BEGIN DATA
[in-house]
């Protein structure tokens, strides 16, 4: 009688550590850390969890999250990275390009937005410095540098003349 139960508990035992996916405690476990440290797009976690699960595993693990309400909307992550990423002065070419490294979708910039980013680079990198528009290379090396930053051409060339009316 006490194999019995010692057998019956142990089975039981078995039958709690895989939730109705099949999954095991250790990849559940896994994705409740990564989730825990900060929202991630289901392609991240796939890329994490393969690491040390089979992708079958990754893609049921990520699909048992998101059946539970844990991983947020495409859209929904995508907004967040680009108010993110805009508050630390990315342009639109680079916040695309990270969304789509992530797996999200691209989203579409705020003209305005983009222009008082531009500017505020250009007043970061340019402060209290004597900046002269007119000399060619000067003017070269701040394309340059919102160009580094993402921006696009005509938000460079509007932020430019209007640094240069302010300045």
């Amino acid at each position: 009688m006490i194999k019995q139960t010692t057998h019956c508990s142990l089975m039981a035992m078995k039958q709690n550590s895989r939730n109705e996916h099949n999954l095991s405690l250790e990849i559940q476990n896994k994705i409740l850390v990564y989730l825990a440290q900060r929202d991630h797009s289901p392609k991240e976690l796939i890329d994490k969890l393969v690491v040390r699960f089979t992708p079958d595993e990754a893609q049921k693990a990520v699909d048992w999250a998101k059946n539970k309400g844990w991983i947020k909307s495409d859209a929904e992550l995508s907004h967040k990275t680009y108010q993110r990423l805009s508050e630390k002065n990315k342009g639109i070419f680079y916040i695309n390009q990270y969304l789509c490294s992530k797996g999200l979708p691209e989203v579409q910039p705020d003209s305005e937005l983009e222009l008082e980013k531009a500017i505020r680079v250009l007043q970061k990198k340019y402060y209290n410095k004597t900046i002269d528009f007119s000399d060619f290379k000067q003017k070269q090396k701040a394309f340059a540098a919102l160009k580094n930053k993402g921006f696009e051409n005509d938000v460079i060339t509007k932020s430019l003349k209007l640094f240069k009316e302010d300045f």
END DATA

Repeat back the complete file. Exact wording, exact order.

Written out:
[in-house]
């Protein structure tokens, strides 16, 4: 009688550590850390969890999250990275390009937005410095540098003349 139960508990035992996916405690476990440290797009976690699960595993693990309400909307992550990423002065070419490294979708910039980013680079990198528009290379090396930053051409060339009316 006490194999019995010692057998019956142990089975039981078995039958709690895989939730109705099949999954095991250790990849559940896994994705409740990564989730825990900060929202991630289901392609991240796939890329994490393969690491040390089979992708079958990754893609049921990520699909048992998101059946539970844990991983947020495409859209929904995508907004967040680009108010993110805009508050630390990315342009639109680079916040695309990270969304789509992530797996999200691209989203579409705020003209305005983009222009008082531009500017505020250009007043970061340019402060209290004597900046002269007119000399060619000067003017070269701040394309340059919102160009580094993402921006696009005509938000460079509007932020430019209007640094240069302010300045």
């Amino acid at each position: 009688m006490i194999k019995q139960t010692t057998h019956c508990s142990l089975m039981a035992m078995k039958q709690n550590s895989r939730n109705e996916h099949n999954l095991s405690l250790e990849i559940q476990n896994k994705i409740l850390v990564y989730l825990a440290q900060r929202d991630h797009s289901p392609k991240e976690l796939i890329d994490k969890l393969v690491v040390r699960f089979t992708p079958d595993e990754a893609q049921k693990a990520v699909d048992w999250a998101k059946n539970k309400g844990w991983i947020k909307s495409d859209a929904e992550l995508s907004h967040k990275t680009y108010q993110r990423l805009s508050e630390k002065n990315k342009g639109i070419f680079y916040i695309n390009q990270y969304l789509c490294s992530k797996g999200l979708p691209e989203v579409q910039p705020d003209s305005e937005l983009e222009l008082e980013k531009a500017i505020r680079v250009l007043q970061k990198k340019y402060y209290n410095k004597t900046i002269d528009f007119s000399d060619f290379k000067q003017k070269q090396k701040a394309f340059a540098a919102l160009k580094n930053k993402g921006f696009e051409n005509d938000v460079i060339t509007k932020s430019l003349k209007l640094f240069k009316e302010d300045f």